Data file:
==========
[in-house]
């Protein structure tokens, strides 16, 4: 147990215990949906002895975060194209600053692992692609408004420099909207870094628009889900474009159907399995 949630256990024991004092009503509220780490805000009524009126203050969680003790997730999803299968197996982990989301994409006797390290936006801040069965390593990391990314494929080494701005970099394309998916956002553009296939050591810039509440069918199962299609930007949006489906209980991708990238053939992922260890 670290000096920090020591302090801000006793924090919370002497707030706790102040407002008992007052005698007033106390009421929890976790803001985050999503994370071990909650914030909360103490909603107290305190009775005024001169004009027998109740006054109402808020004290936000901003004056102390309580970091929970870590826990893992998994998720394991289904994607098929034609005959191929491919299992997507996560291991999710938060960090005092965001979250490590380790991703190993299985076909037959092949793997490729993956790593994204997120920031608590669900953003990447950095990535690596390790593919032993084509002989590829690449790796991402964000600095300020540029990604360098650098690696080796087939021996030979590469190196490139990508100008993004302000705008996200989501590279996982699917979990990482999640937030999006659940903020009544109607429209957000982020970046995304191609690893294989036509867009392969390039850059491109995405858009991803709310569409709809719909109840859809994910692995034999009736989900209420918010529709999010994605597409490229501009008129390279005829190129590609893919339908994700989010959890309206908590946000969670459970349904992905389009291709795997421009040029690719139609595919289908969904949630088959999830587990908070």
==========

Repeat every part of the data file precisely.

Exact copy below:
[in-house]
């Protein structure tokens, strides 16, 4: 147990215990949906002895975060194209600053692992692609408004420099909207870094628009889900474009159907399995 949630256990024991004092009503509220780490805000009524009126203050969680003790997730999803299968197996982990989301994409006797390290936006801040069965390593990391990314494929080494701005970099394309998916956002553009296939050591810039509440069918199962299609930007949006489906209980991708990238053939992922260890 670290000096920090020591302090801000006793924090919370002497707030706790102040407002008992007052005698007033106390009421929890976790803001985050999503994370071990909650914030909360103490909603107290305190009775005024001169004009027998109740006054109402808020004290936000901003004056102390309580970091929970870590826990893992998994998720394991289904994607098929034609005959191929491919299992997507996560291991999710938060960090005092965001979250490590380790991703190993299985076909037959092949793997490729993956790593994204997120920031608590669900953003990447950095990535690596390790593919032993084509002989590829690449790796991402964000600095300020540029990604360098650098690696080796087939021996030979590469190196490139990508100008993004302000705008996200989501590279996982699917979990990482999640937030999006659940903020009544109607429209957000982020970046995304191609690893294989036509867009392969390039850059491109995405858009991803709310569409709809719909109840859809994910692995034999009736989900209420918010529709999010994605597409490229501009008129390279005829190129590609893919339908994700989010959890309206908590946000969670459970349904992905389009291709795997421009040029690719139609595919289908969904949630088959999830587990908070």